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Litigation: 23 March 2019

In Earth Force Personnel Pty Ltd v E A Negri Pty Ltd & Anor [2010] VSC 426 (22 September 2010), Hargrave J was required to determine whether a condition that was included in a labour hire agreement was an unenforceable penalty and/or whether it operated as an unenforceable restraint of trade.

The case concerned Earth Force Personnel Pty Ltd ("Earth Force"), a labour hire company that supplied contract personnel on a casual basis. E A Negri Pty Ltd ("Negri") was a construction business which entered into a labour hire agreement with Earth Force. The relevant condition of the agreement required Negri to pay Earth Force an "introduction fee" in the event that it employed a worker who had been introduced to it by Earth Force. This fee was payable regardless of the time period or the position under which the worker would become employed.

In 2008, Earth Force placed a worker with Negri for a period of six weeks. The worker was then placed with another company for 10 weeks. Following the completion of the second placement, Negri offered the worker permanent employment.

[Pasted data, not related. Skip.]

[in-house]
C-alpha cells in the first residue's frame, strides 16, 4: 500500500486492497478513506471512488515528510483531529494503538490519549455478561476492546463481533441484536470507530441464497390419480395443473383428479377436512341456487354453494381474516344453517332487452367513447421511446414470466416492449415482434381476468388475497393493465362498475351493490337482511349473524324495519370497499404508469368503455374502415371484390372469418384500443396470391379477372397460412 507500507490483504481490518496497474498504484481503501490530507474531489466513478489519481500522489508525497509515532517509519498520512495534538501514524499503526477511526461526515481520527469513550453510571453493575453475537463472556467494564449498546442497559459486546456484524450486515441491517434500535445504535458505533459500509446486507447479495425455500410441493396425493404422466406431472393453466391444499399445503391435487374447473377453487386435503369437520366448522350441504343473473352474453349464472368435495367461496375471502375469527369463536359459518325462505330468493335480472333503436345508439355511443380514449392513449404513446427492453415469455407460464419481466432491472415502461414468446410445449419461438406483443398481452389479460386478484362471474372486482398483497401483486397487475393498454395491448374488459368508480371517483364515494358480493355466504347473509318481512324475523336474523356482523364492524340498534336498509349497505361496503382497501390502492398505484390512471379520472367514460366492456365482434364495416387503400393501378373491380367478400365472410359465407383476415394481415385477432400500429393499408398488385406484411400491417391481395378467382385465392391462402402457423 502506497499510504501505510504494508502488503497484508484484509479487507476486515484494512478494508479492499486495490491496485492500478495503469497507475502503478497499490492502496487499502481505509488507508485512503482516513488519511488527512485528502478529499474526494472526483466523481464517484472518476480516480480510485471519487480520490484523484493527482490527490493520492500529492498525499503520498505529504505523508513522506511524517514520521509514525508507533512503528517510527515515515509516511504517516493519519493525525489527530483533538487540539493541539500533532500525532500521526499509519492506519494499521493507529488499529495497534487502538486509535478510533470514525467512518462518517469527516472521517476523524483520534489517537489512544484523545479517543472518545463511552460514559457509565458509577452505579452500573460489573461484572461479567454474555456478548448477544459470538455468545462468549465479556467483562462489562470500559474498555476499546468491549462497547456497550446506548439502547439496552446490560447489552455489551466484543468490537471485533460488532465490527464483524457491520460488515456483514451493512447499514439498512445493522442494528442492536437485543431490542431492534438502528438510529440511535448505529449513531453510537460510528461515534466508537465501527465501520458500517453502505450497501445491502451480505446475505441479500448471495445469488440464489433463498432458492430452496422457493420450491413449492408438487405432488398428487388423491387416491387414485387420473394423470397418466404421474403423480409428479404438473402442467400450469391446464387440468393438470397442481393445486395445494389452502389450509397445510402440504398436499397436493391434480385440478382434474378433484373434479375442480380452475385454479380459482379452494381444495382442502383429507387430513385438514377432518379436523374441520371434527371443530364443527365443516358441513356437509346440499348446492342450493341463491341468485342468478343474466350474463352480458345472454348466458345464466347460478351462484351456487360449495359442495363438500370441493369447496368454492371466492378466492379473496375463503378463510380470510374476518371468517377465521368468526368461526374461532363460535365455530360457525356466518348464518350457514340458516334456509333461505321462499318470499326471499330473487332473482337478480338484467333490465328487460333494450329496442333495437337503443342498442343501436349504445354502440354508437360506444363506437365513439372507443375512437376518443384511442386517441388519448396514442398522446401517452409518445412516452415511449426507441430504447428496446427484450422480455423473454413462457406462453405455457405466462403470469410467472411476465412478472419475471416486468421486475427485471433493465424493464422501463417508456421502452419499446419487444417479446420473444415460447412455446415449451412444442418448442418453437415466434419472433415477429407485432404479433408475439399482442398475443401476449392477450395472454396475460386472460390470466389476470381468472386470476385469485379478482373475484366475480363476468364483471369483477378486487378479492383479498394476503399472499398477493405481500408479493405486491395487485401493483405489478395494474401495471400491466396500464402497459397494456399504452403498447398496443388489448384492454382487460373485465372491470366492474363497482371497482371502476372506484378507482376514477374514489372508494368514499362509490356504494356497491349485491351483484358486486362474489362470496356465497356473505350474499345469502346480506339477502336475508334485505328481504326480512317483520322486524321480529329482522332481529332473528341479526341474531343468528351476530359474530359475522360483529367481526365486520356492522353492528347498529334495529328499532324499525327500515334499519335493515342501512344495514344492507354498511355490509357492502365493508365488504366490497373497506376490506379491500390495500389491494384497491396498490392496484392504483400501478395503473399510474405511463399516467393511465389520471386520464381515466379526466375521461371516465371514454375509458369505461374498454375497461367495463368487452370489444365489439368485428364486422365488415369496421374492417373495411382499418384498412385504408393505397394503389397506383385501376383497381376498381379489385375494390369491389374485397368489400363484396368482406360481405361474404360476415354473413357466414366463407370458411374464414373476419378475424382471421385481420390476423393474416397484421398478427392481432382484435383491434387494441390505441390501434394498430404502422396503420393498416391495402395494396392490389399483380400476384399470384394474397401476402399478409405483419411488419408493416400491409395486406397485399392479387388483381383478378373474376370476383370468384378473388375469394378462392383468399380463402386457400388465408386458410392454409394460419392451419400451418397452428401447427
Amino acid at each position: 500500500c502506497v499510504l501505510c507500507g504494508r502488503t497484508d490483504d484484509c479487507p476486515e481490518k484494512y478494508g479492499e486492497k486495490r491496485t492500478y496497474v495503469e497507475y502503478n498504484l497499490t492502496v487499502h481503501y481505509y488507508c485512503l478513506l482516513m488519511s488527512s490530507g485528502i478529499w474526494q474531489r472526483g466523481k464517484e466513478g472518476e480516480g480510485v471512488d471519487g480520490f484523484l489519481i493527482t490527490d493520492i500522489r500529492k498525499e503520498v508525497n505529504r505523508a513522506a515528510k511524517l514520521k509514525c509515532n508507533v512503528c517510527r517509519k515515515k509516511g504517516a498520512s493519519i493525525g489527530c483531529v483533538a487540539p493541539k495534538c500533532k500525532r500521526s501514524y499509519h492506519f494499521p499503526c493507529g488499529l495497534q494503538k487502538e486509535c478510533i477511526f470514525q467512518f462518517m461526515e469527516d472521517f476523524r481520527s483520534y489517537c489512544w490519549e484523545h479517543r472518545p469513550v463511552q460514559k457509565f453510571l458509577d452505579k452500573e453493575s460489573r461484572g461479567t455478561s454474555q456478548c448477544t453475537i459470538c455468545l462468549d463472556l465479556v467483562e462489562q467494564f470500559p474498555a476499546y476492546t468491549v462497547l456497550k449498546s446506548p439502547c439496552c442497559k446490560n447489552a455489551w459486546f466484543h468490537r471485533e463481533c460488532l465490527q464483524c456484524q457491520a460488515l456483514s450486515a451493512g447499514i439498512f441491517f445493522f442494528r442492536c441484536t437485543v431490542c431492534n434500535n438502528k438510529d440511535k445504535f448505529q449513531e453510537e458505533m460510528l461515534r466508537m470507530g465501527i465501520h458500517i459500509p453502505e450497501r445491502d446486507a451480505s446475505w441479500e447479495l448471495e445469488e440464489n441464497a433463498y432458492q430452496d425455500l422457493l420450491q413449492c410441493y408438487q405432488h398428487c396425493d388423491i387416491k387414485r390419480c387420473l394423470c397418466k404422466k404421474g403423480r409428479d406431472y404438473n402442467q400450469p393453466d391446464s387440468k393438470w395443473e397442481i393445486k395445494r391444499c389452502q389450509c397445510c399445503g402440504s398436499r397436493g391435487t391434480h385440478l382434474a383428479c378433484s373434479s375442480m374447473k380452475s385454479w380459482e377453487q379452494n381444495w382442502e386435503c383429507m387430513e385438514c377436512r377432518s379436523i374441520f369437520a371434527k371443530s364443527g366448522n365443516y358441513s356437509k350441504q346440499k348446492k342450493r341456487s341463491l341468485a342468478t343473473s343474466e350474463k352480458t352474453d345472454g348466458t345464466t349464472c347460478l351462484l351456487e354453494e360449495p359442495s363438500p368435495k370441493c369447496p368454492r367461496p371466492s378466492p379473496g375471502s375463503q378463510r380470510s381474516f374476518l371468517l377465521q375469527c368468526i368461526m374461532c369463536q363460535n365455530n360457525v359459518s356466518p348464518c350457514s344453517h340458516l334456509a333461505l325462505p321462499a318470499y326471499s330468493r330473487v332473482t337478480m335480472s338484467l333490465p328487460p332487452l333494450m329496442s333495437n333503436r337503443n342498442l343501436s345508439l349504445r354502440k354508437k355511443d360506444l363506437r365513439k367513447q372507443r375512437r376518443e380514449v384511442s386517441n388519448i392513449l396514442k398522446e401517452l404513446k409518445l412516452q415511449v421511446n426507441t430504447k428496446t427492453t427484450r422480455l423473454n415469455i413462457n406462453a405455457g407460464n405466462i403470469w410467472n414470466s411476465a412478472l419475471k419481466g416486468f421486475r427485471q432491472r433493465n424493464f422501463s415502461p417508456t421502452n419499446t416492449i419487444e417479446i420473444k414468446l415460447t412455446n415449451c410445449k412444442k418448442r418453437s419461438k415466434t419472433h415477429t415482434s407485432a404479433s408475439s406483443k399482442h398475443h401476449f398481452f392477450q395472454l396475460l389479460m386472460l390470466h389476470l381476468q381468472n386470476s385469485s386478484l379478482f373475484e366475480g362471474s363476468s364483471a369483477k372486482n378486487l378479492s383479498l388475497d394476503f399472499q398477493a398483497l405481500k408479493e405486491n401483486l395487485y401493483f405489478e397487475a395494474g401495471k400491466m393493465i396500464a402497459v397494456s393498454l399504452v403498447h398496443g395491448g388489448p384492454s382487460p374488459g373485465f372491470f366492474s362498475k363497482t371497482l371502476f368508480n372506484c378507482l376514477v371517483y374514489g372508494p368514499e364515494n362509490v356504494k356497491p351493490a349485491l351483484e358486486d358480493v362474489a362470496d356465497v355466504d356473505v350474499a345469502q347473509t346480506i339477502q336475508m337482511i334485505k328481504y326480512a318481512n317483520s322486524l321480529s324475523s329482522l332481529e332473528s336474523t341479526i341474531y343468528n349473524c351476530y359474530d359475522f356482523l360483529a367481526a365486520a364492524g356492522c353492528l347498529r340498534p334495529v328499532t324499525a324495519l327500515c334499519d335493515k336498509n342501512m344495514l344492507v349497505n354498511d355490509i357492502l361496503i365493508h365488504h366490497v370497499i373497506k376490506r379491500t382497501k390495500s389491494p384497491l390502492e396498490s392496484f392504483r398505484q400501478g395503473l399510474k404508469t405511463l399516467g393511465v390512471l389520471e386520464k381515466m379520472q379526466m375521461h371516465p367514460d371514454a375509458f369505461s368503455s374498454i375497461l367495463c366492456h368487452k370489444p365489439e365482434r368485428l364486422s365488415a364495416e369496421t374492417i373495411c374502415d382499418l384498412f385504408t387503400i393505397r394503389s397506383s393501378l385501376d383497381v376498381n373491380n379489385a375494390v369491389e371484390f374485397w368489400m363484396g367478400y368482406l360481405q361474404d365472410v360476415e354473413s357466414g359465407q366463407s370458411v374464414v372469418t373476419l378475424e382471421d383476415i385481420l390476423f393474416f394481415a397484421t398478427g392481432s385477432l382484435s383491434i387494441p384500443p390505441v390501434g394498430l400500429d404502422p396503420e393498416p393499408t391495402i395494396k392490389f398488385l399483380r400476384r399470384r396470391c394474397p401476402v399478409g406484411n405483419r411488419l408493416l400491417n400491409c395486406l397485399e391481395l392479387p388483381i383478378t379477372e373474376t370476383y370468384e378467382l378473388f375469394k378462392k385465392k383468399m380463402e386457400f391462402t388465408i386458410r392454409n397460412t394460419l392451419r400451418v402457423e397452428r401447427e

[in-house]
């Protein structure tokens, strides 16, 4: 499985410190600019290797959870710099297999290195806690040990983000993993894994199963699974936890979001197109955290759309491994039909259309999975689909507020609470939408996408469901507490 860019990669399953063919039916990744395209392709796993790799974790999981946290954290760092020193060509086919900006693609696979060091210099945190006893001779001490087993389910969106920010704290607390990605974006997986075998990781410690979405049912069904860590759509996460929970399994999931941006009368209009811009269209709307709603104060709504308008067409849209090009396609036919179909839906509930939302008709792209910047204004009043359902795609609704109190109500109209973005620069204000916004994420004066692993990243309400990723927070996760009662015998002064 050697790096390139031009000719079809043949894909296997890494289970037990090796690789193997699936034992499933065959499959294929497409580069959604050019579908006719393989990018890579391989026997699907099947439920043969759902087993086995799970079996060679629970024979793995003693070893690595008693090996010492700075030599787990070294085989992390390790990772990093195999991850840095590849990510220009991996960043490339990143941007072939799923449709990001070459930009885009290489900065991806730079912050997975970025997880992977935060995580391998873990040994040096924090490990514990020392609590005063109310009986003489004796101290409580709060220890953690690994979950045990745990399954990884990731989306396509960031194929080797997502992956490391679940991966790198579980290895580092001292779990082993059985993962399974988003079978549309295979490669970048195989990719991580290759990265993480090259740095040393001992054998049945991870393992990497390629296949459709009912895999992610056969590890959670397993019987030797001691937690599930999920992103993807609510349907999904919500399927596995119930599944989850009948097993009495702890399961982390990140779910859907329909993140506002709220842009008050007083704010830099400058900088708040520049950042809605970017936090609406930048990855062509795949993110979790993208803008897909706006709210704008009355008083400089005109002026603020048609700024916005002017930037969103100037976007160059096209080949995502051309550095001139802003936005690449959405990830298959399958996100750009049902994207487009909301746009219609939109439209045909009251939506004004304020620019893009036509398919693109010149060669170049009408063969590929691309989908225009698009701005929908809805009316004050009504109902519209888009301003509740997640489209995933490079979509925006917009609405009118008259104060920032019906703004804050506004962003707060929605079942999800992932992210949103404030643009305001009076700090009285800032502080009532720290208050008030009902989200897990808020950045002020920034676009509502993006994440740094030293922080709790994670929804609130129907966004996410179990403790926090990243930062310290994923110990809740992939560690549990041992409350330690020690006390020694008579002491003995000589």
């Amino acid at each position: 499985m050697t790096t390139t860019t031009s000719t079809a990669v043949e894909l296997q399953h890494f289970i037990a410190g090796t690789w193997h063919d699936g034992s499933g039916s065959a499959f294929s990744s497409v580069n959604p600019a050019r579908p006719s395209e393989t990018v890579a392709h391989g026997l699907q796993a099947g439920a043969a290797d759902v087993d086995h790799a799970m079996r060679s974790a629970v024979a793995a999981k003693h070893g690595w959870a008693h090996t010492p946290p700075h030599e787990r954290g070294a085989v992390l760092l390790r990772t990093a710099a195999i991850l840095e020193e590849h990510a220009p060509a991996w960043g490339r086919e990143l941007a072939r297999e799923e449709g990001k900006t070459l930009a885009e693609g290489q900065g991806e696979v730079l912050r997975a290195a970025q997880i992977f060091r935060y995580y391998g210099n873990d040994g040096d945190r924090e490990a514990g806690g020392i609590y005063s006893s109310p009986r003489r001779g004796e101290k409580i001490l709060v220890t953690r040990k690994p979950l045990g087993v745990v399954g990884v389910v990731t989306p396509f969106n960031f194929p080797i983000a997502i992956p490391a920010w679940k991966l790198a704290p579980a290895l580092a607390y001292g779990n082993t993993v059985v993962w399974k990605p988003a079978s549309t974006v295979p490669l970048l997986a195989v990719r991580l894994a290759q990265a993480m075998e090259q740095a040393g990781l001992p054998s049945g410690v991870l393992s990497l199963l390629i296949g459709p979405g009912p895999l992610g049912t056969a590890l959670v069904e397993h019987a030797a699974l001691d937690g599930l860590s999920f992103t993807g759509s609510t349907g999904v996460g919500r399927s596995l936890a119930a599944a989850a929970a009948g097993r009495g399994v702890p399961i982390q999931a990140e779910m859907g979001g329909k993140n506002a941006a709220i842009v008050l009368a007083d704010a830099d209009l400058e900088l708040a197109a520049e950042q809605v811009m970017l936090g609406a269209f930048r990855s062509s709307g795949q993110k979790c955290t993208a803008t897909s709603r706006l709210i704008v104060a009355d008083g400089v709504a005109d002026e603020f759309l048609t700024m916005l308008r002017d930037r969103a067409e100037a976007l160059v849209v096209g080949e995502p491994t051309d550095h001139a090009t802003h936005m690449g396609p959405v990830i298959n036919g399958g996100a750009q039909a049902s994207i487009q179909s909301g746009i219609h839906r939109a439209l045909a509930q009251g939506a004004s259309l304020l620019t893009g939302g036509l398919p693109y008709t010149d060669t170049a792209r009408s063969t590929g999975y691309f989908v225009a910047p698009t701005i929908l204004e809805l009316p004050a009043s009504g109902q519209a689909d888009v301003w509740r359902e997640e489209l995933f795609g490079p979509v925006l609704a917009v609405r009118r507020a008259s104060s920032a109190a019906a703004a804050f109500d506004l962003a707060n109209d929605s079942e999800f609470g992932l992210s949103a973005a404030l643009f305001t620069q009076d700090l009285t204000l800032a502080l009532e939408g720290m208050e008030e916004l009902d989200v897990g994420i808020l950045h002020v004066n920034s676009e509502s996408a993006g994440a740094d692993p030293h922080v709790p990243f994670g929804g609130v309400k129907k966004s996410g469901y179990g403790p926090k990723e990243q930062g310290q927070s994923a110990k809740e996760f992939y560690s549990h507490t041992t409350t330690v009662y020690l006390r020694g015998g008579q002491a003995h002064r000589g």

Earth Force demanded that Negri pay the introduction fee, however Negri refused. Earth Force commenced proceedings in the Magistrates' Court to enforce the payment. Negri defended the claim, arguing that the condition to pay an introduction fee was void as it constituted an unenforceable penalty or an unenforceable restraint of trade. The Magistrate dismissed Earth Force's claim and found that the condition imposed an unenforceable penalty as well as operating in restraint of trade.

On appeal, Hargrave J held that the penalty doctrine had no application. The condition was, however, held to operate in restraint of trade. Hargrave J discussed the general principles of the restraint of trade doctrine, that all restraints of trade are prima facie void as contrary to public policy - unless the restraint the employer has a legitimate interest to protect, and the restraint imposed is reasonable to protect that interest.

Hargrave J found that the condition was a restraint of trade for a number of reasons, including:

  • The absence of a time limitation so the fee was payable regardless of the time of employment;
  • The absence of a limitation on the capacity in which the worker would be employed; and
  • The absence of a limitation on the length of direct engagement by Negri.

Consequently, this case illustrates that even an indirect restraint of trade may be held to be unenforceable.

Several recruitment agencies have similar clauses in their agreements and employers should be mindful that such clauses are unlikely to be enforceable.

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